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Something good came out of Swansea, UK this year... Warpath as the new "old school" Thrash Metal act. The group, which originated in 2003, presents itself as a carrier of the flame for Thrash Metal in the vein of the 80’s and early 90’s. The first step in the Metal world was their EP release in 2005 which was called Cataclysm, since then the people knew that the gloves were off. This year they broke out with another fast paced, heavy release, which took the world back to 1986, Damnation. The band’s main influences in Thrash, that can be recognized, are bands like: Slayer, Exodus and Overkill. Unlike numerous European Thrash bands, the English quartet has taken the road of Thrash Metal – American style.
The production, by vocalist and guitarist, Richard Goss along with the mixing by the famous Death’s and Obituary’s guitarist James Murphy, is absolutely amazing by creating the perfect sound of the 80’s Thrash Metal scene with crunchy and heavy guitars that consist of riffs and Heavy Metal solos, profound drums and angry, clean vocals and of course, a mantle of bass sound all around.
The band’s music has the effect and power that can bring tears to the eyes of a Thrasher and that fulfills any longing for true old school Thrash Metal material. Energy, heaviness and a lot of power, that’s the name of the game for these guys. All of these qualities are presented on all the songs but especially in “Damnation” and “Hostile Takeover”.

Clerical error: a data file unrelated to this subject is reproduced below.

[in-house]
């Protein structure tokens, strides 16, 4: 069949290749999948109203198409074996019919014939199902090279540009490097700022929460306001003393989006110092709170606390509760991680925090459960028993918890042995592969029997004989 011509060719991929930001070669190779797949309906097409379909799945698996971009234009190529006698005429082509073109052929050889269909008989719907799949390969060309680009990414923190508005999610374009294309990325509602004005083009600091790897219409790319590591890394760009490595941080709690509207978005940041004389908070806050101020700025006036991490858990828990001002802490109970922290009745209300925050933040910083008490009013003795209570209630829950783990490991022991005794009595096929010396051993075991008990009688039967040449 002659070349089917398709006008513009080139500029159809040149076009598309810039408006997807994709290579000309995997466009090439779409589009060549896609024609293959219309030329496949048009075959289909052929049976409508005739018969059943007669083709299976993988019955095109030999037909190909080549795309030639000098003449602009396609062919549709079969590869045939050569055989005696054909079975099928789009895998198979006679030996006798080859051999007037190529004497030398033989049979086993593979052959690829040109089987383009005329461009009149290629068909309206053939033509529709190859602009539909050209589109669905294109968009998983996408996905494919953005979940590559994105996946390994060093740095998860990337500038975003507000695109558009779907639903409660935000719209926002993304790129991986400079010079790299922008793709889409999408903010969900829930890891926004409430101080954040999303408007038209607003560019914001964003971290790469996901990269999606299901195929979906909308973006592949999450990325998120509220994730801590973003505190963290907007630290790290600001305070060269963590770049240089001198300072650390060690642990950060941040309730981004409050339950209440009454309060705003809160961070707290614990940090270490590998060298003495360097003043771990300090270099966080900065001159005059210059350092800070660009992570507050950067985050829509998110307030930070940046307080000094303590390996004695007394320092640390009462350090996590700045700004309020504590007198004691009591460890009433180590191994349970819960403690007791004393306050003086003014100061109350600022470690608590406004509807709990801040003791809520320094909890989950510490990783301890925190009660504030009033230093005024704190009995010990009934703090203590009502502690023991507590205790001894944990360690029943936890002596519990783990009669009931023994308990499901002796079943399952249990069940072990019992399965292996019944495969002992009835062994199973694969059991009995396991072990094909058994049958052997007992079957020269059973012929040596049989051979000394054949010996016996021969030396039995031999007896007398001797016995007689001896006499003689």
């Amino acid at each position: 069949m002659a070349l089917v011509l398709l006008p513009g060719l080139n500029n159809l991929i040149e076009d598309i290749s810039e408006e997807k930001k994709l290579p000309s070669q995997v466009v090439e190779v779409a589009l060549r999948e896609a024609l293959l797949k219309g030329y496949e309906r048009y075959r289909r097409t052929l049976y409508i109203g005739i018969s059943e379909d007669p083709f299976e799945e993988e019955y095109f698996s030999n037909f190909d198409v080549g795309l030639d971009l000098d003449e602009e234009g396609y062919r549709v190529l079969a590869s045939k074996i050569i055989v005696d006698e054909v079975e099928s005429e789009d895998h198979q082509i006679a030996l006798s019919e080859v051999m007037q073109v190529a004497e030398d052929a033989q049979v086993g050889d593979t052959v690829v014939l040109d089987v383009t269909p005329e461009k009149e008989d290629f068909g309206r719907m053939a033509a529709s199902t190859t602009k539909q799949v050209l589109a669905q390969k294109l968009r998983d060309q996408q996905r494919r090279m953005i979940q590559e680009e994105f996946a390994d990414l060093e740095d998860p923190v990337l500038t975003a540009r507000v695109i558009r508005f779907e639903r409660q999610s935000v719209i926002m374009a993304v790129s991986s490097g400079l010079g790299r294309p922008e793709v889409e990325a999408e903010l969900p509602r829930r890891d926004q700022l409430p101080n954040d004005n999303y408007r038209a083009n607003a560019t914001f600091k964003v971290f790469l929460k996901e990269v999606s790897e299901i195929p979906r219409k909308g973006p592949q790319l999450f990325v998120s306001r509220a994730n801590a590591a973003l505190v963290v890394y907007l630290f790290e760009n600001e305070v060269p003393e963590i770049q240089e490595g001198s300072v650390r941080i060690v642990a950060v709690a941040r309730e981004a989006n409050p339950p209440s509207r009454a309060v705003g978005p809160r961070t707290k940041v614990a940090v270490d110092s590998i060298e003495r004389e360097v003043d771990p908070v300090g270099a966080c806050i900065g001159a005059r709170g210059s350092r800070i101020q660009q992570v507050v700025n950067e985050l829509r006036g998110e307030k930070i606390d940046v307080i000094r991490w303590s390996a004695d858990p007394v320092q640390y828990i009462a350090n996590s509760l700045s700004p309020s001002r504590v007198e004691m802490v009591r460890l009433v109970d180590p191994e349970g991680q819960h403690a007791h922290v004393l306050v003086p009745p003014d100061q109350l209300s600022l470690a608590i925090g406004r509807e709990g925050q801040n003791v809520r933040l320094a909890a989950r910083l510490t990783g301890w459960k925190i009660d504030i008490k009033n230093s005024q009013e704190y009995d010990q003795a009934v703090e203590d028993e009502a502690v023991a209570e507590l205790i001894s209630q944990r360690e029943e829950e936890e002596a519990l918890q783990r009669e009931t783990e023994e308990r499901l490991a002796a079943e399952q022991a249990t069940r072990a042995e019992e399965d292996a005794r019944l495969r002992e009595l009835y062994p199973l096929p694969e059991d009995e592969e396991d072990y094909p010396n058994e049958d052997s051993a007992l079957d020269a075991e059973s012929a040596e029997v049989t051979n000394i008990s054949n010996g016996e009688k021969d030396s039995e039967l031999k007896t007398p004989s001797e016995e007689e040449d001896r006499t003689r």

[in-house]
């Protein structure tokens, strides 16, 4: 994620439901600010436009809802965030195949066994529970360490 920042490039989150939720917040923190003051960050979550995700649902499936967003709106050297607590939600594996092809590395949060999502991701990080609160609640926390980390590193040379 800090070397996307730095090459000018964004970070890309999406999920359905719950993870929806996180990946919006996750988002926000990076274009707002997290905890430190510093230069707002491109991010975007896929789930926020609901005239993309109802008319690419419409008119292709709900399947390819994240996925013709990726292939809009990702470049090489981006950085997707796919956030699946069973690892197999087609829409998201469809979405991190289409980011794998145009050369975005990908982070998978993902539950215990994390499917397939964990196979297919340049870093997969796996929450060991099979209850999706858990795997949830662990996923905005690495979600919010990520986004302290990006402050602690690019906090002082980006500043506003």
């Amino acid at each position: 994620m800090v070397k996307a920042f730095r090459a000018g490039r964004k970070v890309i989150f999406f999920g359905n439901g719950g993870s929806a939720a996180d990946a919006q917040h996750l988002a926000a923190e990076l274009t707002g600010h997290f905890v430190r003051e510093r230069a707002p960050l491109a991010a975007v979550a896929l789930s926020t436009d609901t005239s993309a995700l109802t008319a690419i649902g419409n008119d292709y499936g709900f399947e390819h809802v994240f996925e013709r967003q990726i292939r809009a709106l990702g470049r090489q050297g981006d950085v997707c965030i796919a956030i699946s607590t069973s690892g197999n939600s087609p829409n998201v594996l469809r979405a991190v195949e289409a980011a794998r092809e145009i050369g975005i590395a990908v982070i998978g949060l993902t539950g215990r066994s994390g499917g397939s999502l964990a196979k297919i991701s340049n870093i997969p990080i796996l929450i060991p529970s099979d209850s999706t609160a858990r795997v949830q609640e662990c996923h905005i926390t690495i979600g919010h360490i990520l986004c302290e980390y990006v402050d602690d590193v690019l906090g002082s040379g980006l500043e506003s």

Warpath doesn’t settle for less and will attack at will. Their themes and lyrics are about subjects that were discussed by most of the Thrash bands back in the 80’s like: war, violence, total annihilation and the occult. Although, listeners are faced with the fact that Warpath hasn’t brought anything new to Thrash Metal scene, that most of it, today, has gone modern with low tuned guitars and much raspier vocals and even growls, doesn’t say that they are copycats of the old. They are more the remnants and followers of a much larger scene that ruled Thrash Metal in the 80’s and in many ways, went astray a bit. Their doctrine is simple, and that is to carry the torch for others to learn the true way.
The members of Warpath surely deserve recognition as a unified group that truly knows and abides by its role and law. Vocalist, guitarist and producer, Richard Goss, is a talented singer, but is not too great. This guy can really sing a lot better. He is not expected to rise to high tones like Belladonna but he can afford to be more diverse in his vocal approach. As a guitarist he presents some great solo parts and crushing heavy rhythms. Pete Hawthorne, the lead guitarist, as a leader, produces various great solos and alternate picking parts. Gareth Allen, the bass player, is the manager of bass aura that contributes to the album’s heaviness along with the two axemen. And then there is the drummer, James Davenport, who demonstrates high skill drumming, especially in some speedy double bass areas